You’ll never run out of different ways to say the same thing

Arabic is almost two languages, there is colloquial Arabic and Modern Standard Arabic. Arabs use the colloquial language in their interactions daily, meaning the language which is spoken regularly, and which Arabic speakers learn as their first language, and then there is Modern Standard Arabic, based on Classical or Quranic Arabic.

Modern Standard Arabic is used in reading, writing, and formal speech. It is descended from the Classical language of the Quran and is the formal correct form of Arabic. However, Modern Standard Arabic is a learned language. It is no one’s mother tongue. In fact, all Arabs grow up learning the colloquial language.

Standard Arabic is the same throughout the Arab World, while there are wide differences between the various colloquial dialects. In fact, several regional dialects of Arabic exist, some of which may be understandable, however other dialects are difficult to comprehend.

For example, Moroccan Arabic dialect is hard for Egyptians to understand, however Moroccans can understand the Egyptian dialect quite well, due to the influence of Egyptian media, music and cinema. Big movie companies such as Disney use the Egyptian Arabic dialect for its films shown in the Arabic-speaking world.

Arabic poetry speaks to your soul

Arabs used to learn poetry by heart, and being aware of its mysterious words and hidden meanings was a privilege and a mark of being a cultured member in upper Arab society. It was firmly established that poetry was very essential to Arabs. They had the unique ability to write good poetry, and they had put their knowledge in poetry.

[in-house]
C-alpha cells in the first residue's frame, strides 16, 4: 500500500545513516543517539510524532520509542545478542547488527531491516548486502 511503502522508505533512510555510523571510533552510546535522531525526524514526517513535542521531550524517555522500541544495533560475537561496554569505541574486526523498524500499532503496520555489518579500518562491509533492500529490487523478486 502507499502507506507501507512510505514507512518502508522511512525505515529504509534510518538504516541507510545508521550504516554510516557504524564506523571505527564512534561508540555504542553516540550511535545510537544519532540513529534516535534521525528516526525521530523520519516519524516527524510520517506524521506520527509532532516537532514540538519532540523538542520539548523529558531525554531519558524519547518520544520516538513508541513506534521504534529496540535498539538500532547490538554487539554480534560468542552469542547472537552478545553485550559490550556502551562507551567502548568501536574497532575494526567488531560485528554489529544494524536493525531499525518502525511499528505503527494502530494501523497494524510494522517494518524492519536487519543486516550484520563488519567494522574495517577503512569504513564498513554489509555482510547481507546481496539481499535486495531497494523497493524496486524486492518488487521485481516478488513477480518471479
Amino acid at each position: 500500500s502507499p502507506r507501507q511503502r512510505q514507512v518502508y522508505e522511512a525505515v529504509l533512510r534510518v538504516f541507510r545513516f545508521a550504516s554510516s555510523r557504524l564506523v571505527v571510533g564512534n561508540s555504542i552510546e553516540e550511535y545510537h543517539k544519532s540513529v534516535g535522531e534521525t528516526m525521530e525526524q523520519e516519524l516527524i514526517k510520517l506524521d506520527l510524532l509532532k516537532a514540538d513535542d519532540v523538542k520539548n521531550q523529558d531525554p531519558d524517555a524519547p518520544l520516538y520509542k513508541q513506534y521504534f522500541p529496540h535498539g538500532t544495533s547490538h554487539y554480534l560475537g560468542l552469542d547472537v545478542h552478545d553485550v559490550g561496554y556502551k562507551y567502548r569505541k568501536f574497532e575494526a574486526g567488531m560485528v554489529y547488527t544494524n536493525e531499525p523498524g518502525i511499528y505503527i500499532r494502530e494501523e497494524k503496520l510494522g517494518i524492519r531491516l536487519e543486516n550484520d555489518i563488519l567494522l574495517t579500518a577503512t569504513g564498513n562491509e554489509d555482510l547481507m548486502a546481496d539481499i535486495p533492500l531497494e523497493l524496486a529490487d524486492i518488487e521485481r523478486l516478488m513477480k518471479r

Poetry to Arabs was mystery and intrigue, it was evidence of obscure words, which was associated with the greatness of the Arabic language. Poetry was also proof of the history and knowledge and tales of the Arabs.

Here are some examples of such poetry:

By Al-Mutanabbi

الخَيلُ وَاللَيلُ وَالبَيداءُ تَعرِفُني، وَالسَيفُ وَالرُمحُ وَالقِرطاسُ وَالقَلَمُ

I’m well-known to the Horse knight, dreary nights, desert hazard, and to the scimitar, the spear, the paper and the pen

وَمُرهَفٍ سِرتُ بَينَ الجَحفَلَينِ بِهِ، حَتّى ضَرَبتُ وَمَوجُ المَوتِ يَلتَطِمُ

How often I strutted between two mighty armies; Smiting with a thin blade claymore
While the billows of death surged in full brawling roar

By Zuhair ibn Abi Salma

وَ مَنْ يُوْفِ لاَ يُذْمَمْ وَ مَنْ يُهْد قَلْبُهُ، إِلَى مُطْمَئِنِّ البِرِّ لاَ يَتَجَمْجَمِ

“He who keeps his word, will not be reviled; and he whose heart is guided to self-satisfying benevolence will not stammer”

وَ مَنْ هَابَ اَسْبَـابَ المَنَايَا يَنَلْنَـهُ، وَ إِنْ يَرْقَ اَسْبَابَ السَّمَاءِ بِسُلَّمِ

“And he who dreads the causes of death, they will reach

him, even if he ascends the tracts of the heavens with a ladder”.

Arabic remains one of the most beautiful languages around the world, renowned for its eloquence, and in its beauty, it is hard to really give the exact meaning of the words. So, if you are not an Arabic speaker, I encourage you to learn Arabic and be ready to delve into its magnificence.

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@omaribrahim5

Omar Gomaa graduated from the German University in Cairo (GUC) back in 2009, with a Bachelor’s degree in Business Management. Omar majored in Strategic Management and International Business. Omar has always had a special interest towards Politics, and always wanted the opportunity to write about it.